Ellie.  The name was like cool water in my ear and it sat upon my tongue like some exotic candy.  “Elizabeth is my grandma’s name” she’d said and laughed.  And for a wonder, we became friends.  Me, the Crisco Kid, the Zit Slinger, lowest of the low, target of the targeted, friends with Elizabeth Martin, the prettiest girl ever to shine her light into the stinking cave that was Carver Middle School. 

Maybe things would have gone differently if she’d sat somewhere else.  Maybe she would have had time to become inoculated against friendships with losers, like some kind of Upper Crust vaccine that all the rest of the kids had received along with the standard Polio and Bordatella and whatever the hell else they stick kids with these days.  I don’t know.  I like to think there’s a parallel universe out there where it happened that way.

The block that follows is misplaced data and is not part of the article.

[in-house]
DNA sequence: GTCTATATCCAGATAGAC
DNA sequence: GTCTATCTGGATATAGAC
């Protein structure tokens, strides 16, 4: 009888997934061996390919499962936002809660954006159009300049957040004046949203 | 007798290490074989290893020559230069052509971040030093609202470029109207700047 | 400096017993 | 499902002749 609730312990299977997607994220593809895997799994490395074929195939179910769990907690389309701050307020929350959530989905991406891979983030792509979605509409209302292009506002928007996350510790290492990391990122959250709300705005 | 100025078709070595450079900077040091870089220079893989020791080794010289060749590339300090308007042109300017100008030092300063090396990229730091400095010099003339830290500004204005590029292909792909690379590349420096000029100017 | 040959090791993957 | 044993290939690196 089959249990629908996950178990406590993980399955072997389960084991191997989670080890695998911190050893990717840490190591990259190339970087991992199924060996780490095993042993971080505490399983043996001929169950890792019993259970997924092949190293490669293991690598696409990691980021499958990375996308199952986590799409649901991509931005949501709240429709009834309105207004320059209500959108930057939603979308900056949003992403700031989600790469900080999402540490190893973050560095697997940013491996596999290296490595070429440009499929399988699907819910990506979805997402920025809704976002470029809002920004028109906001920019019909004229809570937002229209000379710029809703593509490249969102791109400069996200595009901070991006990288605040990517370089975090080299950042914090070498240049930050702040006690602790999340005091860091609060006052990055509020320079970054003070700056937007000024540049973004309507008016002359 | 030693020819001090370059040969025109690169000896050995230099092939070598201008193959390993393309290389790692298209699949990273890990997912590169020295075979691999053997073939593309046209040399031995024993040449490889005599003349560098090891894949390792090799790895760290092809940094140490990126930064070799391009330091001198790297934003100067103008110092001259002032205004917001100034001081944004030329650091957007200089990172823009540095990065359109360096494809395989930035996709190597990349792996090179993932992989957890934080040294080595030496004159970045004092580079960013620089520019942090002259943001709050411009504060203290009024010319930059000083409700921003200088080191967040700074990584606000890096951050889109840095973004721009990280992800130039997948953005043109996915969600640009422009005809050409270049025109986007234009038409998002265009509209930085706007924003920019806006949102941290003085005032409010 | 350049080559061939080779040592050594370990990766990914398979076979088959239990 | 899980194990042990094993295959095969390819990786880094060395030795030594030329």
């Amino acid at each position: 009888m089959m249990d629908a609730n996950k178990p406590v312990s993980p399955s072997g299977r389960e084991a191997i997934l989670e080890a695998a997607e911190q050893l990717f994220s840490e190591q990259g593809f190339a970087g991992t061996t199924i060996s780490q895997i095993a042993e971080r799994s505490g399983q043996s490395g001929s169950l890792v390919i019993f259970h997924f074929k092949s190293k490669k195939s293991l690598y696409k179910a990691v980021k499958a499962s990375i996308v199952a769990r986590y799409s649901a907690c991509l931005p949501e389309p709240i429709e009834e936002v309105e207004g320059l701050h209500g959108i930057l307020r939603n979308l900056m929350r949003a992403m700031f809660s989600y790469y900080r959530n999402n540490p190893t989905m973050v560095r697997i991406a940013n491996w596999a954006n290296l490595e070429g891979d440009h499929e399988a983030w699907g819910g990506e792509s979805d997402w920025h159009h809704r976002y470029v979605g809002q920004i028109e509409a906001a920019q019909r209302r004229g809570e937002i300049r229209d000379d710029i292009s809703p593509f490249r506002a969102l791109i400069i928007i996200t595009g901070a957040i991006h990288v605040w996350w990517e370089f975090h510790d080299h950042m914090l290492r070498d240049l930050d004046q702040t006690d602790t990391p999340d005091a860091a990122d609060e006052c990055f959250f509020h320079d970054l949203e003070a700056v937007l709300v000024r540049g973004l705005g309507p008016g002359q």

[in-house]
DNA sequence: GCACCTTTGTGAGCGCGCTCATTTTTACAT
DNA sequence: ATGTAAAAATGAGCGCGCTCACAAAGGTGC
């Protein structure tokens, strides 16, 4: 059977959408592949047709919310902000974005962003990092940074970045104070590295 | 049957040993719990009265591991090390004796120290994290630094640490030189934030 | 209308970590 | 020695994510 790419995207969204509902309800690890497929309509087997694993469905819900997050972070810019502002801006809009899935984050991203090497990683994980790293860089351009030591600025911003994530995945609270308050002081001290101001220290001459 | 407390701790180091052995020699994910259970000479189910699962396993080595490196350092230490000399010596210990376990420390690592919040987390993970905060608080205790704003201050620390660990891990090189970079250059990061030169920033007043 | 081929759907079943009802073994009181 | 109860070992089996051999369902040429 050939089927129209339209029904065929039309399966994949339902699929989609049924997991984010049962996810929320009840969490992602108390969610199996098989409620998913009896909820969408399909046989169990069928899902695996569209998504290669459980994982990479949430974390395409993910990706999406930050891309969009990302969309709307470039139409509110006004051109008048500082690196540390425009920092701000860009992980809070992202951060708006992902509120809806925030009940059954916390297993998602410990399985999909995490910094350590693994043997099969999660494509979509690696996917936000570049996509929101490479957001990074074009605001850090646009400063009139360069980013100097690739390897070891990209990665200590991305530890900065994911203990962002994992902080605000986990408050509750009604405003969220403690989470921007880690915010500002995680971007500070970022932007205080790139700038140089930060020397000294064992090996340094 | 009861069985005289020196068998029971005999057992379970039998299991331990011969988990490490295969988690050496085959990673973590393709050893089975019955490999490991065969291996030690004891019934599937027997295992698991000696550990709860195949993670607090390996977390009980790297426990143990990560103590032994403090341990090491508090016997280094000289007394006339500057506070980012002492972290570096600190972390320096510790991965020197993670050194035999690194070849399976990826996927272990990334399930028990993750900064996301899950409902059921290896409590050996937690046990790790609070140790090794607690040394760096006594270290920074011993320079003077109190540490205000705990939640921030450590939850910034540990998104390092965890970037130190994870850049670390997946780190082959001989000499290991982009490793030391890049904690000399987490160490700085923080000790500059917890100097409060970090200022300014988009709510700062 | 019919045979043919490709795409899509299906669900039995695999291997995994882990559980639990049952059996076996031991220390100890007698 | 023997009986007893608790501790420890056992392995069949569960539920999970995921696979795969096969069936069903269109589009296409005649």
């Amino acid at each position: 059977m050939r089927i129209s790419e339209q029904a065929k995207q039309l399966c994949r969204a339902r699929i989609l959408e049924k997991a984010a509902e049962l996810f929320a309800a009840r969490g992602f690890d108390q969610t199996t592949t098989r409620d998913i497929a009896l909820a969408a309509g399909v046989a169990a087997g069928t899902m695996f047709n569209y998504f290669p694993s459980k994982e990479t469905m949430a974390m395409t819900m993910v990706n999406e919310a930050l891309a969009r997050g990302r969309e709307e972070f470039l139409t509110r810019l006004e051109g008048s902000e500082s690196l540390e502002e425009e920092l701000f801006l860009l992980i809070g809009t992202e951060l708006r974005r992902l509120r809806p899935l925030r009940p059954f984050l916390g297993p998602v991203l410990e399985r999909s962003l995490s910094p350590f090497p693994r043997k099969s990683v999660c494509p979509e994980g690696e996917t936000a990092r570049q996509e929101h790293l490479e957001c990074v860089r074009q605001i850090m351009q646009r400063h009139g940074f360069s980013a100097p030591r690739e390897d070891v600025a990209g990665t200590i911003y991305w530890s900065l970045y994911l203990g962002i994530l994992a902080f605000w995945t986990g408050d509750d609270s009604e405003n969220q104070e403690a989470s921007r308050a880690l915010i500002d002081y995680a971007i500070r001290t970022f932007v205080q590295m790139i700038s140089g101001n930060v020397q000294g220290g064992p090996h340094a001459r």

Anyway, she kept her seat next to me in Mrs. Taft’s room even when Josh Lederman moved away to Houston the next week and his spot opened up by the cool kids.  Passing up that seat was like slapping away the hand of the queen and telling her to shove her land and knightship straight up where the king never saw her and it was always a moonless midnight.  That should have doomed her right there, and if April Connegan or any of her troop had had anything to say about it, it would have.  They tried, of course.  Once it became clear to them that Ellie wasn’t a flag waving, card carrying, glossy lipstick and Limited Too wearing ball crusher—that is, wasn’t one of them, the cool girls on their way to becoming the cool teenaged moms—they made tearing Ellie down into a sort of holy crusade.  “If you ain’t with us, we’ll crush your soul” was their mentality.  April started the rumor that she found Ellie in the bathroom doing something nasty in one of the stalls.  She’d say this with her head cocked down and her eyebrows raised in a prim [_Oh, you know _]look, but she’d never elaborate just what it was Ellie had been doing.  Kristi Perez began telling the boys that she saw in the girl’s locker room that Ellie had a hairy butt and April expanded that all that hair was braided into cornrows.  Kristi had some seriously hairy arms herself for a girl—you know those boar’s hair hairbrushes you can buy, the ones with the really stiff bristles?  Like that, only thinner… a little—so I think there was a little projecting going on with that one.  And for a while the whole of the fifth grade class was abuzz with the rumor that Elizabeth Martin was pregnant with Coach Shroeder’s sexchild.